Okay, so beans are not a fruit, but they’re so healthy, it’s almost magical! Beans and peas are difficult to categorize because of their unique nutritional properties. According to ChooseMyPlate they actually belong in both the protein AND vegetable group. Let’s find out why:
Beans and peas belong in the protein food group, well, because they contain protein. They also contain iron and zinc which are classically found in meat. Therefore, beans and peas make great meat substitutes for vegetarians or if you just want to have a meatless meal. Beans are far less expensive than meat so they can help out your grocery budget!
Beans and peas are also considered vegetables because they have fiber and nutrients like folate and potassium. These are nutrients typically found in vegetables.
What They Are, and What They’re Not
When I say beans and peas, what exactly am I talking about? Beans and peas refer to things like black beans, kidney beans, chick peas (AKA garbanzo beans), black eyed peas and things of that nature. I’m not talking about regular old green peas, lima beans or green beans- those are just considered to be standard vegetables.
So Much Fiber!
Beans contain fiber, specifically soluble fiber. This kind of fiber has the ability to lower cholesterol and blood sugar levels. It also makes you feel full and satisfied, which could potentially help with weight loss. Because of all the soluble fiber, I’ve heard beans referred to as “cholesterol sponges”. Soak up all that cholesterol and get it out of there!
How to Prepare Them
Beans are available canned or dried. Canned beans are easy and convenient so they’re generally what people choose. As with all canned foods, they are going to be higher in sodium. Buy the no salt added or lower sodium versions whenever possible. Also, be sure to rinse your canned foods well as this can get rid of a significant amount of sodium.
Dried beans are the better option, but some work is involved. They must be soaked and then cooked before you can eat them, which can be a little time consuming. There are a few different soaking and cooking methods, and I think this article sums it up best. *TIP: When soaking beans, be sure to use a large enough container that has room for the beans to grow.*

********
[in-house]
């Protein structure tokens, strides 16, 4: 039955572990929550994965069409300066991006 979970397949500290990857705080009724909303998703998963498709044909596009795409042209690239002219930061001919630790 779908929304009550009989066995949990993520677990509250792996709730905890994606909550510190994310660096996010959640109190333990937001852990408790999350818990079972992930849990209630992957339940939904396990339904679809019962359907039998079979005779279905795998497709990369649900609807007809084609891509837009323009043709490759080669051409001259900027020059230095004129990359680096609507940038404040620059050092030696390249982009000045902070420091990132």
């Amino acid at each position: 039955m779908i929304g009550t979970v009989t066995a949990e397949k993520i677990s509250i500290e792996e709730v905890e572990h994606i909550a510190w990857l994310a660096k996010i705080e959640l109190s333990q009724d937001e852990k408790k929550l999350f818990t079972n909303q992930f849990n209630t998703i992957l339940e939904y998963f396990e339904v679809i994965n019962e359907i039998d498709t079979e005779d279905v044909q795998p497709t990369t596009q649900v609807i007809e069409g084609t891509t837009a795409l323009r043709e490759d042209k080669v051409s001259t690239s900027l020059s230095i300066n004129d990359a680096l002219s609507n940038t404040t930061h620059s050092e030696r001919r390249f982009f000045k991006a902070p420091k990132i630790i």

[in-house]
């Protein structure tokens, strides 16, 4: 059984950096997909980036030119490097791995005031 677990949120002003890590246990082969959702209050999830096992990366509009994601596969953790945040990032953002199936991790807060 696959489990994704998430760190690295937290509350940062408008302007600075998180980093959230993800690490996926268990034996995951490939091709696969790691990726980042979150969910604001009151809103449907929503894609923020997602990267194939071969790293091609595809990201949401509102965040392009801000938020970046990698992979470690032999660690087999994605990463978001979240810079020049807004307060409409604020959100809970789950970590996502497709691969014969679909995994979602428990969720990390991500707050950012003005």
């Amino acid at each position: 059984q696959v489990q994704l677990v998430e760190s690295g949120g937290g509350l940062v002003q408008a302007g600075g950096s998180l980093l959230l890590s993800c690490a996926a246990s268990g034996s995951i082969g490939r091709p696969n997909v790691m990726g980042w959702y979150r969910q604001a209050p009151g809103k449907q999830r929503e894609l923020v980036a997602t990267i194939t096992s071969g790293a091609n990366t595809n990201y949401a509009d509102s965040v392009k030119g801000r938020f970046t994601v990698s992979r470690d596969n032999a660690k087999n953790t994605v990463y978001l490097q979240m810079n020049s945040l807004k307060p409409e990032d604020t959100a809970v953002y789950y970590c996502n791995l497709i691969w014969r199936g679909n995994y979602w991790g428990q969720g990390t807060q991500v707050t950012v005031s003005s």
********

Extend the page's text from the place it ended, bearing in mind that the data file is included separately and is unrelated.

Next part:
At my house, we like to cook a TON of different kinds of beans at once and then freeze them. Put some preparation time in once, and then you’re good to go for many, many meals! We split them up into 1 ½ cup portions as that is about how much comes in a standard size can. So, when a recipe calls for one can of black beans, you just take out one bag.
Eating More Beans
If you’re not used to eating beans regularly, think outside of the meat and potatoes routine. Here are some ideas:
Make chili a wintertime staple and add plenty of beans. Keep the ground meat in, or feel free to get rid of it.
Add beans to omelettes, tacos and quesadillas.
Switch up your soup and add minestrone, black bean and split pea into the rotation.
Put hummus on your grocery shopping list. Use it as a dip or spread.
Add beans to salads. Chick peas are a classic, but black beans on a sante-fe style salad is great too.
Try classic bean recipes like beans and greens as well as rice and beans.
So, we all know how the rest of the song goes…the more you eat, the more you… Some people are nervous to eat beans because they don’t want to have gas. Don’t let that stop you! Some gas is normal and healthy, and the amount of gas people think that beans produce is probably overexaggerated. If you’re concerned, increase your bean and other fiber intake gradually, and make sure to drink plenty of water to avoid excess gas and bloating.
If you have diabetes, you may be tracking how many carbohydrates you’re consuming at meals. Unlike meat, beans and peas contain carbohydrates. Therefore, if you’re trading in your hamburger for a black beans burger, the carbohydrate content of your meal is going to go up. Don’t let that stop you though! To be clear, people with diabetes can and should eat beans, they just have to be careful how many other carbohydrates they’re consuming at that same meal. You can check your blood sugars 1-2 hours after a meal containing carbohydrates to make sure it didn’t go too high, or talk with your dietitian about fitting beans into your meal plan.